Say you created a really simple cube in 3DSmax right in the middle of the scene. Then you export this cube as an ASE file (ASCII Scene Export). Now you want to get the vertices of the cube which can then be used in OpenGL. I have used software like and etc that claim to be exporting the vertex data from ASE files to no avail. The cube that gave me just had one face.

Has anybody done this before?
Posted on 2008-12-12 05:43:48 by XCHG
Years back, a friend and I was toying around writing a software 3D engine. We tried parsing .3ds (not the newer .max) format directly, but there seemed to be some error in the specification, or with our code (there would be a few faces that were totally wrong, giving odd glitches when rendering).

So we moved to .ase format, which turned out pretty easy to parse. For faster loading, we made up our own binary format, and I wrote a ase->ownformat converter (very simple stuff, only face and vertex data, no colors or textures or multiple-mesh support or anything).

Anyway, what I'm trying to say is: try writing your own converter, and write GL code that renders those data structures, instead of trying to convert a 3d model to OpenGL calls.
Posted on 2008-12-12 05:52:02 by f0dder
For most stuff, .obj format does the job, and is the easiest to parse. That's why every modeler exports/imports from obj. Make a converter obj-bin. Usually a binary model-file will contain one or more meshes, each mesh will have its own material (shader-name, texture-name and shader-uniforms).
Posted on 2008-12-12 08:22:56 by Ultrano
Okay thanks for your responses but let me be more specific. When I want to draw a cube, I just do calls to the glVertex3f() function and create TRIANGLE STRIPs. So say you want to get these vertices from the ASE file? We have different sections such as VERTEX and FACE and etc in the ASE file. I just can't understand the difference :-? Could somebody give me an example here?
Posted on 2008-12-12 09:38:26 by XCHG
When one ignores the ancient OpenGL fluff, there are only two ways to specify vertex-data: with or without vtx-indexes. In both cases, you use GL_TRIANGLES.

typedef struct
float x,y,z;
}vec3;
typedef struct{
int v0,v1,v2; // index of vertex to use
}FACE;



//-------[ method 1 ]-------------------------------------[
vec3 Array1[1000*3]; // contains data for 1000 triangles, a lot of duplicates
void DrawArray(vec3* ptr,int numTriangles);
//--------------------------------------------------------/

//-------[ method 2 ]-----------------------------[
vec3 Array2[200]; // no duplicates
int Indices2[1000*3]; // indices into Array2, that specifies each triangle of which 3 vertices is formed
// FACE Indices2[1000]; // same as above.
void DrawIndexed(vec3* ptr,int* indices,int numTriangles)
//------------------------------------------------/


A vertex is a point in 3D space, with optional extra parameters attached to it. In modern gpus, a "face" is never more than those three ints "v0,v1,v2".
Posted on 2008-12-12 09:53:18 by Ultrano
So basically a face is a collection of three vertices?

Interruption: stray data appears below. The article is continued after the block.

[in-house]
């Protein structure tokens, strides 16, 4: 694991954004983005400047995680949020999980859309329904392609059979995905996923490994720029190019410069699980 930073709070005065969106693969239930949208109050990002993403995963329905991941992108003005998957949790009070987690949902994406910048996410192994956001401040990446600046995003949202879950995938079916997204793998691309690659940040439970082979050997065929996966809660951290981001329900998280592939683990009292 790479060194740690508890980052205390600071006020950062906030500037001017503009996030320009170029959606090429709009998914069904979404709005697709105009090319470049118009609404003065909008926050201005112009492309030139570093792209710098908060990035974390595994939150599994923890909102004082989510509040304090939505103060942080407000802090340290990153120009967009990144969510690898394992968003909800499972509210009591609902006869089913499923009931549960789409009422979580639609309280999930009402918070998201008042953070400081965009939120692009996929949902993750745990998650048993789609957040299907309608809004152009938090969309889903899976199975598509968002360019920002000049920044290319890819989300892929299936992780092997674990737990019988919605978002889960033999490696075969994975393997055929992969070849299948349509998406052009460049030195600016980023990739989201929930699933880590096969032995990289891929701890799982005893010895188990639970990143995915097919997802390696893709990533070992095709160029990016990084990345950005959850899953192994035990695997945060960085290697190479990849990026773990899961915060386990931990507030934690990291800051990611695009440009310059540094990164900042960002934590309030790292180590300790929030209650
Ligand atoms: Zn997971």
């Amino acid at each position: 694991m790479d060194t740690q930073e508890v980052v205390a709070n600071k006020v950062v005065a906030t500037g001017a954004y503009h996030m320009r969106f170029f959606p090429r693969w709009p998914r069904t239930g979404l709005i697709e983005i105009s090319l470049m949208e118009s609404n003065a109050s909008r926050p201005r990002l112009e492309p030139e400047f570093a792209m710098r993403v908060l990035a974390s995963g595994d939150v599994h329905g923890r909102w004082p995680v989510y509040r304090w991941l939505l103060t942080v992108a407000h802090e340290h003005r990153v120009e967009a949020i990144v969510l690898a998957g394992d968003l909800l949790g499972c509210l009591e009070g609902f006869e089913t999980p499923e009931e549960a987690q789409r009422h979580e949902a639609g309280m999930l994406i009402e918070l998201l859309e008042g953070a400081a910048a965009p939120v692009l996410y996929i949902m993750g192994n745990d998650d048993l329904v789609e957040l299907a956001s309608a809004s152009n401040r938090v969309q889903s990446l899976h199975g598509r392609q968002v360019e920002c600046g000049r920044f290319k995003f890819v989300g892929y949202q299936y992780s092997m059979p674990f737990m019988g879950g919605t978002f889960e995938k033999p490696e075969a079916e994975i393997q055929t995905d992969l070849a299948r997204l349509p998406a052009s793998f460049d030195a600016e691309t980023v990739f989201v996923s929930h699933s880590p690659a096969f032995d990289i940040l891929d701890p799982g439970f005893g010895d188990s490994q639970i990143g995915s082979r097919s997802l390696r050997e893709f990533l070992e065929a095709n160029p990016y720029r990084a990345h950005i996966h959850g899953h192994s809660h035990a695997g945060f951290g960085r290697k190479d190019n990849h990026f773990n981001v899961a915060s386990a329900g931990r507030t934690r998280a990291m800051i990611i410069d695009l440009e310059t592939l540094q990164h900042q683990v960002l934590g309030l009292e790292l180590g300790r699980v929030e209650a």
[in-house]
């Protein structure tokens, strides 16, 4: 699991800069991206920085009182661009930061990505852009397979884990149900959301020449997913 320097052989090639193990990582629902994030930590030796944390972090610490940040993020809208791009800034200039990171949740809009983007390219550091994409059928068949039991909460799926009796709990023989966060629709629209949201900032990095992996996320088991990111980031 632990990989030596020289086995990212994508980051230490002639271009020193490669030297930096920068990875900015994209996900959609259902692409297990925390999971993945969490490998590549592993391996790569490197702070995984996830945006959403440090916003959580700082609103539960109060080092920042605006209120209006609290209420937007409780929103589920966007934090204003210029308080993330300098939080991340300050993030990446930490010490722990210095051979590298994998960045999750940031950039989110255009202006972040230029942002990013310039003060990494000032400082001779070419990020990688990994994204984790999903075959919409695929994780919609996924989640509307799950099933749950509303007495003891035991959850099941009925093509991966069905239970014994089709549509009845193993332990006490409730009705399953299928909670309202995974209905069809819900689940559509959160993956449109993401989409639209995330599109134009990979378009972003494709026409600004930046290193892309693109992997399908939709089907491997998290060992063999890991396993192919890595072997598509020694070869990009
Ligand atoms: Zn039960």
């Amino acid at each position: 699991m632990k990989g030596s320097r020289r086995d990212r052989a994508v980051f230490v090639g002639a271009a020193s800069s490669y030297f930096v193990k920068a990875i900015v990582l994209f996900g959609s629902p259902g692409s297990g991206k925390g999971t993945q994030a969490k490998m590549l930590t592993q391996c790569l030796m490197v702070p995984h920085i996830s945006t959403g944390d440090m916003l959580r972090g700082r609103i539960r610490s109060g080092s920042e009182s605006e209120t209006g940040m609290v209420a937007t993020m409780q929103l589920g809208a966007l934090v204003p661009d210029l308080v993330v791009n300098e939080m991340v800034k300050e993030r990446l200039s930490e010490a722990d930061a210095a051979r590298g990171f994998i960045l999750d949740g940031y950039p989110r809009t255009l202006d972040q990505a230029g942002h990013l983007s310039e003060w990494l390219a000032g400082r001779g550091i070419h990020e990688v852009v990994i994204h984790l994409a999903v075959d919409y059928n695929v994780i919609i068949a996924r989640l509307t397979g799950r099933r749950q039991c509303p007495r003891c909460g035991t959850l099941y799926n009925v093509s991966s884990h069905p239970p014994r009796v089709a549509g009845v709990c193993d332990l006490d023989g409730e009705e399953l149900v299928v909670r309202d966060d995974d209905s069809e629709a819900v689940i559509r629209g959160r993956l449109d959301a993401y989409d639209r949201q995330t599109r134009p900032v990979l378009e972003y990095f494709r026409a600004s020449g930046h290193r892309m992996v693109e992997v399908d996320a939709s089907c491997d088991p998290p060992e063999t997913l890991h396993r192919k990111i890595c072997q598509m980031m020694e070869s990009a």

Posted on 2008-12-12 10:09:55 by XCHG
Yes, in the world of realtime 3D.

And vertices usually have as a minimum this data:
typedef struct{
vec3 position;
vec3 normal; // length(normal) = 1.0
float texU,texV; // UV texture coordinate,  0..1 each
}TinyVertex;

Posted on 2008-12-12 10:23:37 by Ultrano
Ah I see. Thanks. So for example, if this is how I draw my cube in VC++:

  glBegin(GL_TRIANGLE_STRIP);
    /* Front side */
    glColor3f(+1.0f, +0.0f, +0.0f);
    glVertex3f(+0.0f, +0.0f, +0.0f);
    glVertex3f(+1.0f, 0.0f, +0.0f);
    glVertex3f(+0.0f, +1.0f, +0.0f);
    glVertex3f(+1.0f, +1.0f, +0.0f);
    /* The Top side */
    glColor3f(+0.0f, +1.0f, +0.0f);
    glVertex3f(+0.0f, +1.0f, -1.0f);
    glVertex3f(+1.0f, +1.0f, -1.0f);
    /* The back face */
    glColor3f(+0.0f, +0.0f, +1.0f);
    glVertex3f(+0.0f, +0.0f, -1.0f);
    glVertex3f(+1.0f, +0.0f, -1.0f);
    /* The bottom face */
    glColor3f(+1.0f, +1.0f, +1.0f);
    glVertex3f(+0.0f, +0.0f, +0.0f);
    glVertex3f(+1.0f, +0.0f, +0.0f);
    /* Draw the right face */
    glColor3f(+0.05f, +0.5f, +0.5f);
    glVertex3f(+1.0f, +0.0f, +0.0f);
    glVertex3f(+1.0f, +0.0f, -1.0f);
    glVertex3f(+1.0f, +1.0f, +0.0f);
    glVertex3f(+1.0f, +1.0f, -1.0f);
    /* Draw the left face */
    glColor3f(+0.05f, +0.8f, +0.5f);
    glVertex3f(+0.0f, +0.0f, +0.0f);
    glVertex3f(+0.0f, +0.0f, -1.0f);
    glVertex3f(+0.0f, +1.0f, +0.0f);
    glVertex3f(+0.0f, +1.0f, -1.0f);
  glEnd(); 


What I want is to create a cube like this in 3DSMax and let it generate the vertices for me, not even the colors, and I just put the vertices in my code. Is that doable?
Posted on 2008-12-12 10:28:53 by XCHG
Yes, let's first do it without a converter. And we'll use the data, seen in an ".obj" exported file. Here's a cube/box:

o cube.obj
mtllib cube.mtl

v -1.275 -1.1 1.6
v -1.275 -1.1 -0.75
v -1.275 1.1 1.6
v -1.275 1.1 -0.75
v 1.275 -1.1 1.6
v 1.275 -1.1 -0.75
v 1.275 1.1 1.6
v 1.275 1.1 -0.75
usemtl Default

f 2 6 5 1
f 5 7 3 1
f 6 8 7 5
f 4 8 6 2
f 3 4 2 1
f 7 8 4 3

As you see, each line is a command with syntax "commandName params,..".  The command "v" specifies a vertex-position, the command "f" specifies face-indices. Ignore the other commands, for now.

I'll be typing in C++, for easier understanding.


typedef struct{
float x,y,z;
}vec3;
typedef struct{
int v0,v1,v2,v3;
}quad;



vec3 AllVertices[8]={
{-1.275,-1.1, 1.6},
{-1.275,-1.1, -0.75},
{-1.275, 1.1, 1.6},
{-1.275, 1.1, -0.75},
{1.275, -1.1, 1.6},
{1.275, -1.1, -0.75},
{1.275, 1.1, 1.6},
{1.275, 1.1, -0.75}
};

quad AllQuads[6]={ // ouch, note that these are 1-based, not 0-based indices
{2,6,5,1},
{5,7,3,1},
{6,8,7,5},
{4,8,6,2},
{3,4,2,1},
{7,8,4 3}
};



void DrawCube(){
glBegin(GL_QUADS);
for(int curQuad=0;curQuad<6;curQuad++){
quad* q = &AllQuads;

glVertex3fv(&AllVertices);
glVertex3fv(&AllVertices);
glVertex3fv(&AllVertices);
glVertex3fv(&AllVertices);
}
glEnd();
}


Easy, isn't it :D
Posted on 2008-12-12 10:59:20 by Ultrano
Alright I see. So we have indices to the array of vertices. And we pick the first index from the array of indices, make it 0-based, then look into the array of vertices and get that index and put it as X, Y and Z?
Posted on 2008-12-12 11:00:54 by XCHG
Yup :)
Notice how this artificially increases the number of vertices, sent to the gpu (we send duplicates many times).
But don't worry about that, for now. Heck, even Quake3 did that initially.

In real code, we could have 1MB of vertex-data and 0.2MB index-data, and by duplicating the vtx-data, we can take-up 10MB easily !